Agencies and privacy experts identified benefits of privacy impact assessments, including providing public information and managing risks. However, they also identified factors that can limit the assessments’ effectiveness. These include agencies not always initiating privacy impact assessments early enough to affect program decisions; privacy programs not aware of all agency systems with PII; and privacy programs unable to hold agency staff accountable for developing privacy impact assessments.

Addressing key privacy program practices, program challenges, and privacy impact assessment effectiveness requires significant leadership commitment at agencies. In accordance with Office of Management and Budget (OMB) guidance, the 24 agencies have each designated a senior agency official for privacy. However, most of these officials do not have privacy as their primary responsibility and have numerous other duties relating to, for example, managing IT and information security. Officials with primary duties other than privacy are unlikely to spend a majority of their time focused on privacy, and agencies generally delegated operational aspects of their privacy programs to less-senior officials. This makes it less likely that the senior agency officials for privacy will focus their attention on privacy in discussions with other senior agency leaders.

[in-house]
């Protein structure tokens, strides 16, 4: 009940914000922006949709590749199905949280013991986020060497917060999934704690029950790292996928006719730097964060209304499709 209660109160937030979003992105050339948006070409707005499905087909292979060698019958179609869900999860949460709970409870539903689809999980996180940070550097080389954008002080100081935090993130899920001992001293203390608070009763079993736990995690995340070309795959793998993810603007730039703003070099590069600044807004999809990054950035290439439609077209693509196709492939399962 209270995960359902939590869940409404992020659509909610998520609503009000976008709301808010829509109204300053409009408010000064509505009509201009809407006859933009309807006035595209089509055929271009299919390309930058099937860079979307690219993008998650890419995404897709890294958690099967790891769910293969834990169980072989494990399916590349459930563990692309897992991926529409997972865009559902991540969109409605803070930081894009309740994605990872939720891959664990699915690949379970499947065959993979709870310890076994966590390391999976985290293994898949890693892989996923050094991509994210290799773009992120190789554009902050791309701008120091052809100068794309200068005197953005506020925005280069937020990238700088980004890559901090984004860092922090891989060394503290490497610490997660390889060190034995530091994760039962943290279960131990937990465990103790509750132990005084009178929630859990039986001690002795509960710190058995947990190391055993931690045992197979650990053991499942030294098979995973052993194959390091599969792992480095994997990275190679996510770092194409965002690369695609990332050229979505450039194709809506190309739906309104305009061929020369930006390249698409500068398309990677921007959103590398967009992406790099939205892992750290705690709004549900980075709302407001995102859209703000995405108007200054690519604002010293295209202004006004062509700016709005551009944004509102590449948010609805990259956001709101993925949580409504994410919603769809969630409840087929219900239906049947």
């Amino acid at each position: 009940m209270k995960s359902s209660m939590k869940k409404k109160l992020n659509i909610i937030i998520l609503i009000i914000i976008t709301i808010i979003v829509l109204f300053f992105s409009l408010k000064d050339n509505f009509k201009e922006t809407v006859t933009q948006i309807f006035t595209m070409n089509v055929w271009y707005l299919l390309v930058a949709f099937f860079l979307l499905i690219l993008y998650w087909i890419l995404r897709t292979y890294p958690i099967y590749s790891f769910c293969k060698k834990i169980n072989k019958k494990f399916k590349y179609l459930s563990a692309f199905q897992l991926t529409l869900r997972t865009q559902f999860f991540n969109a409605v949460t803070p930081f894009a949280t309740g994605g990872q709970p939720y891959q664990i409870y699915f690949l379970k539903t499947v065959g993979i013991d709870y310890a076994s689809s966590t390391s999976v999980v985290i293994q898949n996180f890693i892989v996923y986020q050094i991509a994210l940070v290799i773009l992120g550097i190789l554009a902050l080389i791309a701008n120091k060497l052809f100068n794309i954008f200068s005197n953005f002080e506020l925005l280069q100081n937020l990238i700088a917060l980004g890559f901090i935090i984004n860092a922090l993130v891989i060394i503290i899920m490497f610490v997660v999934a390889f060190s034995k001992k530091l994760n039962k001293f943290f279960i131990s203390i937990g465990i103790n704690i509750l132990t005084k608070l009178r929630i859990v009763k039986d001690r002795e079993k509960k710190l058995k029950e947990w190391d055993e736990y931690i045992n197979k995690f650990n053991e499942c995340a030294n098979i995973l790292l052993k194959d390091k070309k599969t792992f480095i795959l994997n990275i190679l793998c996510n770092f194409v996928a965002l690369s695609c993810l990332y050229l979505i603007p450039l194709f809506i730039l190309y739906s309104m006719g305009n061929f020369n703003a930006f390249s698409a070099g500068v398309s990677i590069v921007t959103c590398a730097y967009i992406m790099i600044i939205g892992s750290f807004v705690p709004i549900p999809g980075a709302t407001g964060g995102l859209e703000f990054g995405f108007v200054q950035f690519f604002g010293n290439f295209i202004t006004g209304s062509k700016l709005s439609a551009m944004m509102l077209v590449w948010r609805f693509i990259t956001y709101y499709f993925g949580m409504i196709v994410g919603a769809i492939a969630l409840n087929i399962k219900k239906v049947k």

The shortcomings in agency policies and challenges they reported could be better addressed by a senior-level official with privacy as a primary area of responsibility. In particular, such an official could be better positioned to ensure a consistent focus on privacy at the level of senior leadership, facilitate cross-agency coordination, and elevate the importance of privacy. OMB privacy staff stated that they believed codifying a dedicated senior privacy official in statute would strengthen agency programs and better enable them to address challenges. In addition, several agency officials and privacy experts noted that a senior agency leader dedicated to privacy could better ensure cross-agency coordination and elevate the importance of privacy. Establishing such a position in law could enhance the leadership commitment needed to give attention to privacy issues across the government.